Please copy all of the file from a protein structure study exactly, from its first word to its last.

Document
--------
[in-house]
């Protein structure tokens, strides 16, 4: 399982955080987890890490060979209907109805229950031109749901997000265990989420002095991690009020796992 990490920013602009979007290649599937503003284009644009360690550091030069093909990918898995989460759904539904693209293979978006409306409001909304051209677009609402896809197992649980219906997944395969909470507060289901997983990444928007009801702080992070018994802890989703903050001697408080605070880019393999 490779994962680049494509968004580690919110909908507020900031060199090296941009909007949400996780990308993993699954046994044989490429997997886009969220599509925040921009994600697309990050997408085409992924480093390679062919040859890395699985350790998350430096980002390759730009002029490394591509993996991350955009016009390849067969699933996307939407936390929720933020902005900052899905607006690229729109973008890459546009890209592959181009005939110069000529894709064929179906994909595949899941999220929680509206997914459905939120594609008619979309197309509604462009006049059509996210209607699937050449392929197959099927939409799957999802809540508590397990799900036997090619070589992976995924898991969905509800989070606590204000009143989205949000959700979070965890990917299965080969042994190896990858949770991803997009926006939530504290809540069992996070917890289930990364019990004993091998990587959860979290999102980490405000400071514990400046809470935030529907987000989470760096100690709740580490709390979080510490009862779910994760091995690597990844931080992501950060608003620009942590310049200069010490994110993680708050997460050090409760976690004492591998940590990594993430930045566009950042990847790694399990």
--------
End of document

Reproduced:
[in-house]
């Protein structure tokens, strides 16, 4: 399982955080987890890490060979209907109805229950031109749901997000265990989420002095991690009020796992 990490920013602009979007290649599937503003284009644009360690550091030069093909990918898995989460759904539904693209293979978006409306409001909304051209677009609402896809197992649980219906997944395969909470507060289901997983990444928007009801702080992070018994802890989703903050001697408080605070880019393999 490779994962680049494509968004580690919110909908507020900031060199090296941009909007949400996780990308993993699954046994044989490429997997886009969220599509925040921009994600697309990050997408085409992924480093390679062919040859890395699985350790998350430096980002390759730009002029490394591509993996991350955009016009390849067969699933996307939407936390929720933020902005900052899905607006690229729109973008890459546009890209592959181009005939110069000529894709064929179906994909595949899941999220929680509206997914459905939120594609008619979309197309509604462009006049059509996210209607699937050449392929197959099927939409799957999802809540508590397990799900036997090619070589992976995924898991969905509800989070606590204000009143989205949000959700979070965890990917299965080969042994190896990858949770991803997009926006939530504290809540069992996070917890289930990364019990004993091998990587959860979290999102980490405000400071514990400046809470935030529907987000989470760096100690709740580490709390979080510490009862779910994760091995690597990844931080992501950060608003620009942590310049200069010490994110993680708050997460050090409760976690004492591998940590990594993430930045566009950042990847790694399990």